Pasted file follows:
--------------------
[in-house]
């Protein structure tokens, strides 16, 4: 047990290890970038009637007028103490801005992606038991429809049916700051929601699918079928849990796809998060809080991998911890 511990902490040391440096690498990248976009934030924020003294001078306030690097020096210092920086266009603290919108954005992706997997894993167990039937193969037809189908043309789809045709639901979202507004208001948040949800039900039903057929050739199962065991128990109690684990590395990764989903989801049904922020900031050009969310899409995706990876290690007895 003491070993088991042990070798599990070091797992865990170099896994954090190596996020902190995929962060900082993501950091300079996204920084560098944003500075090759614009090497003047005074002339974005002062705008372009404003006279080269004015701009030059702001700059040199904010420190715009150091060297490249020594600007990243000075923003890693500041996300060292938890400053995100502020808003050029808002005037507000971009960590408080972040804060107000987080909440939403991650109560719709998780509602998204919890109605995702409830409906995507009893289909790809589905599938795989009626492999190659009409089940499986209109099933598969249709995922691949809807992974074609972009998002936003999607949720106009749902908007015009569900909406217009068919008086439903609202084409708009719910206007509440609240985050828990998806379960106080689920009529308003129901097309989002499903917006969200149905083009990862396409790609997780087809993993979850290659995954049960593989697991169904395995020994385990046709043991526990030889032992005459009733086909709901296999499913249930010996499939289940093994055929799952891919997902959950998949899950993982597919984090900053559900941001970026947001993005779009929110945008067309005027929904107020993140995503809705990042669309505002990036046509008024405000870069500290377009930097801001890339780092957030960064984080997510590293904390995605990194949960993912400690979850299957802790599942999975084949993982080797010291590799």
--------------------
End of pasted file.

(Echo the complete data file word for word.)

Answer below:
[in-house]
């Protein structure tokens, strides 16, 4: 047990290890970038009637007028103490801005992606038991429809049916700051929601699918079928849990796809998060809080991998911890 511990902490040391440096690498990248976009934030924020003294001078306030690097020096210092920086266009603290919108954005992706997997894993167990039937193969037809189908043309789809045709639901979202507004208001948040949800039900039903057929050739199962065991128990109690684990590395990764989903989801049904922020900031050009969310899409995706990876290690007895 003491070993088991042990070798599990070091797992865990170099896994954090190596996020902190995929962060900082993501950091300079996204920084560098944003500075090759614009090497003047005074002339974005002062705008372009404003006279080269004015701009030059702001700059040199904010420190715009150091060297490249020594600007990243000075923003890693500041996300060292938890400053995100502020808003050029808002005037507000971009960590408080972040804060107000987080909440939403991650109560719709998780509602998204919890109605995702409830409906995507009893289909790809589905599938795989009626492999190659009409089940499986209109099933598969249709995922691949809807992974074609972009998002936003999607949720106009749902908007015009569900909406217009068919008086439903609202084409708009719910206007509440609240985050828990998806379960106080689920009529308003129901097309989002499903917006969200149905083009990862396409790609997780087809993993979850290659995954049960593989697991169904395995020994385990046709043991526990030889032992005459009733086909709901296999499913249930010996499939289940093994055929799952891919997902959950998949899950993982597919984090900053559900941001970026947001993005779009929110945008067309005027929904107020993140995503809705990042669309505002990036046509008024405000870069500290377009930097801001890339780092957030960064984080997510590293904390995605990194949960993912400690979850299957802790599942999975084949993982080797010291590799």